During my undergraduate training, I had many role models who shaped my personality rather than my strengths and interests. However, it was following my undergraduate training, during my service obligation at rural primary health care set up in Gujarat, that I found my calling and purpose. There I was entrusted with the responsibility of running a primary health center all alone which made me acutely aware of my strengths, weaknesses, and passion. I had overnight graduated to being a real doctor. Dealing first-hand with patients single handedly and being responsible for their outcomes was very daunting. Though I had many moments of self-doubt and frustration, that experience allowed me time to introspect and realize my inclinations to be with patients doing clinical medicine. I realized I enjoyed the analytics, deductions, and conversations with people much more than doing procedures or surgery. This had a major impact on my decision. I was armed with the resolve to get into internal medicine. I prepared myself for securing admission and was fortunate to be selected to pursue my dream.
During our training, it so happened that no other contemporary was posted with us in each unit we went to. Though it made work very hectic with us being in the hospital at most times, it allowed us maximum exposure with patients. I strongly feel the benefit of that training in how I can form opinions and make decisions in my practice each day.
It was during my final year of internal medicine training that I had to interact with Dr. Joseph John who had just returned after his training in hematology. Seeing him set up a new service was very exciting, and it sparked my interest in hematology.
Since I had realized my passion for internal medicine only by working on the ground, I decided to explore my love for hematology by working in hematology. I worked for a year to refine my interests to choose between cardiology or hematology, both of which excited me. I realized that I enjoyed doing hematology the most and committed to choosing it. I married Shilpa during this period and she again encouraged my efforts in choosing hematology. I then prepared and cleared my exams for further training. Again, when I had to make a choice between government college and CMC for training in Hematology, I chose to pursue training at the iconic CMC Vellore.
At Vellore, Dr. Vikram Mathews was hugely influential in shaping my decisions. He provided guidance, motivation, emotional support, and became a role model in helping me set my goals and aspirations. His fire to settle for nothing but the best has rubbed on to me and serves as a daily reminder. My work with him resulted in the publishing of my thesis which is an important work in the treatment of acute myeloid leukemia in India. It won me an American Society of Hematology Abstract achievement award and was the basis of my selection for the International Development and Education Award by the American Society of Oncology. These awards were a boost to my career and confidence. These opportunities guided me to also explore other centers in the world. I directed my efforts and pursued a visiting fellowship in 2016 at the Fred Hutch Cancer and research Centre in Seattle to learn and observe from Dr. Rainer Storb who was in the team that performed the world’s first bone marrow transplant. It was such a magical moment to be with him and realize the efforts needed to be where he is. I continue to take his opinions.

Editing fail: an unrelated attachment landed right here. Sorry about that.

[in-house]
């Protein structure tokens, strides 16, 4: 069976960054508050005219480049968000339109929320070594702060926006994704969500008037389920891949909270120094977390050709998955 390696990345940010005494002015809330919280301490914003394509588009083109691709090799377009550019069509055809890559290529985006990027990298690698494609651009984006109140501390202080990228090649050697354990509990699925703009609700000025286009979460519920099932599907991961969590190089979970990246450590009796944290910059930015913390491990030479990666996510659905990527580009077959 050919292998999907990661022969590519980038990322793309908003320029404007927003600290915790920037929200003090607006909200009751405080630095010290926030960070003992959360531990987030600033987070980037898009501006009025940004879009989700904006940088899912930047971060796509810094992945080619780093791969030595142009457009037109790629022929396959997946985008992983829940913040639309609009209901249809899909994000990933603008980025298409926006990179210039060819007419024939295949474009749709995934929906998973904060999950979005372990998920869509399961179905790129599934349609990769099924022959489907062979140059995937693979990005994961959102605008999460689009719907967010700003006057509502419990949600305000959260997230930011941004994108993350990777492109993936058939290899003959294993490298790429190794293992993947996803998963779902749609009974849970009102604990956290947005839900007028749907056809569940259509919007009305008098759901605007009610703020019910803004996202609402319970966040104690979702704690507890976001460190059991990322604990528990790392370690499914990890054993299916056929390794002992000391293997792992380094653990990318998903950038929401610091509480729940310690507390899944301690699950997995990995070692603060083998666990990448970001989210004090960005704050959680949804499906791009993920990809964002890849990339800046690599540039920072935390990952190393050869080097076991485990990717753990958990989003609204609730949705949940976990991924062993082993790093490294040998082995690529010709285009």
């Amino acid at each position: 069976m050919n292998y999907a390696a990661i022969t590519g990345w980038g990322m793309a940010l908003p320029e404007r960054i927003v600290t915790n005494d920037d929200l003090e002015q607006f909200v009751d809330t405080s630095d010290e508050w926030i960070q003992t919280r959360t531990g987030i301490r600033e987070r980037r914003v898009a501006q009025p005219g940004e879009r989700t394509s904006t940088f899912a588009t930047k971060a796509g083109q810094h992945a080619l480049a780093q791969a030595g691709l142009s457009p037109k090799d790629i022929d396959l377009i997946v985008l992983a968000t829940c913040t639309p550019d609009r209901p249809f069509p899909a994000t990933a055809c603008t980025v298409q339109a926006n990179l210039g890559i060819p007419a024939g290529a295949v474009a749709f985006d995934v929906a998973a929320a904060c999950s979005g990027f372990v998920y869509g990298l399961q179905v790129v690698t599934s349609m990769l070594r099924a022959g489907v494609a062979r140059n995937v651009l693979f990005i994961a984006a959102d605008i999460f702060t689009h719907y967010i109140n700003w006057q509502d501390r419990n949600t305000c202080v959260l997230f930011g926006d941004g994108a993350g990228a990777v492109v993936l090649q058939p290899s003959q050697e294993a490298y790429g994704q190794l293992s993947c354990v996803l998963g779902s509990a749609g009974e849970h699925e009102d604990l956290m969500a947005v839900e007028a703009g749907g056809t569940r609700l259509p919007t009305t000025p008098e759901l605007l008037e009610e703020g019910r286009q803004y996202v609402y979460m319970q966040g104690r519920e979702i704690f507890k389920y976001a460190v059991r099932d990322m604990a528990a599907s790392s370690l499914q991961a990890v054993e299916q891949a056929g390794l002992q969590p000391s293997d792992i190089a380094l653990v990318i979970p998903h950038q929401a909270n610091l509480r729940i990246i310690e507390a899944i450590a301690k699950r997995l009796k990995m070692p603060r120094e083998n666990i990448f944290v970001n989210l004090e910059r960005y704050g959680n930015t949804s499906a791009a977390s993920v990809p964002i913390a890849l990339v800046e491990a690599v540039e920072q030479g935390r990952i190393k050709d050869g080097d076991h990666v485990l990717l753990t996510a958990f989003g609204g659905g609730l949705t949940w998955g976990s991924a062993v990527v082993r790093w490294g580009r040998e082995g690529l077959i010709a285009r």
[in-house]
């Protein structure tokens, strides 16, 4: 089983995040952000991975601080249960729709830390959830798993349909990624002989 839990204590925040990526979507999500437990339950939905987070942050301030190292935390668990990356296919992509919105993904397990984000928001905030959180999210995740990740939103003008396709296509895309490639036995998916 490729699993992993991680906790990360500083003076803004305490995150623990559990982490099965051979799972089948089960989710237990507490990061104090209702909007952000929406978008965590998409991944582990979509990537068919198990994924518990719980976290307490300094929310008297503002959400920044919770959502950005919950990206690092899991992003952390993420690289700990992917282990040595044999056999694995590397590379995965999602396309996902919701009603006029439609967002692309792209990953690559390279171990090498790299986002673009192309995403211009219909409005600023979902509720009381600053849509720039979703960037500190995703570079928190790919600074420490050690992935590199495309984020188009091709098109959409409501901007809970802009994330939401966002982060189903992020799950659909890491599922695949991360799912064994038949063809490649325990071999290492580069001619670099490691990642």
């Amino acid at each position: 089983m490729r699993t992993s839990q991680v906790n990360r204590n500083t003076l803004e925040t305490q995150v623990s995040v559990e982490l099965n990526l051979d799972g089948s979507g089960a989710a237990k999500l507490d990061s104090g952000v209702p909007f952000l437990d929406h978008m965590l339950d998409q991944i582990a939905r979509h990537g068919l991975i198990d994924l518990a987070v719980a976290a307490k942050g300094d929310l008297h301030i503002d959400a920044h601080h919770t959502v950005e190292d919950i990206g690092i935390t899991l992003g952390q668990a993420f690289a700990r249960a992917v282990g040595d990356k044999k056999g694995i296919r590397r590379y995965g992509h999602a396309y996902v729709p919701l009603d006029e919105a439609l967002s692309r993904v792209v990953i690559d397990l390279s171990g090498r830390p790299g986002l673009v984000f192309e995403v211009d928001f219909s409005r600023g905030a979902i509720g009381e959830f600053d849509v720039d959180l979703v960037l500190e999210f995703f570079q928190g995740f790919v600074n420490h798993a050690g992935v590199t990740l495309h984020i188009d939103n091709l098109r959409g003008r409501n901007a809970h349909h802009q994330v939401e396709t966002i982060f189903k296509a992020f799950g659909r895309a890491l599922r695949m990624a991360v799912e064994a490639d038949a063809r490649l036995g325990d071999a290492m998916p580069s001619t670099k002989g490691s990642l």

Yes, Clinical Hematology is not a very well understood field. It is unique and different from Oncology. It is focused on cancers ( Lympoma, Myeloma, Leukemia) as well as non-malignant diseases of the blood and bone marrow. One might need a bone marrow transplant if the bone marrow stops working and does not produce enough healthy blood cells.
Since this speciality is limited to very few centers in our country I was lucky to have had the exposure during my training to develop an inclination. I loved the journey where you are close to every patient who comes to you and was overawed by bone marrow transplantation where a single non-surgical procedure could offer a life-long cure by infusing healthy blood-forming stem cells into the body to replace damaged or diseased bone marrow. In choosing a field which was exciting, unique and also with a potential to make the most social impact-Hematology stood out for me.
Typically in the Indian system of modern medicine, your post-graduation is where you earn an MD/MS. This is where you can broadly choose between a surgical branch ( M.S) or a non-surgical /medical branch ( M.D) after your MBBS. This is an important choice since for the rest of your life this is likely to remain your career. This choice in my opinion is best guided by your interest rather than the ranks and the best place to realize it is by working on the ground. Further to your MD, you can choose to pursue deeper specializations into cardiology, nephrology, oncology, etc. In my case, I chose to pursue DM in clinical hematology after the MD in Internal medicine, again after working in it before committing.. This is not a PhD- a difference being that DM is dominantly a clinical field where as the PhD work is pursued in laboratory-based research.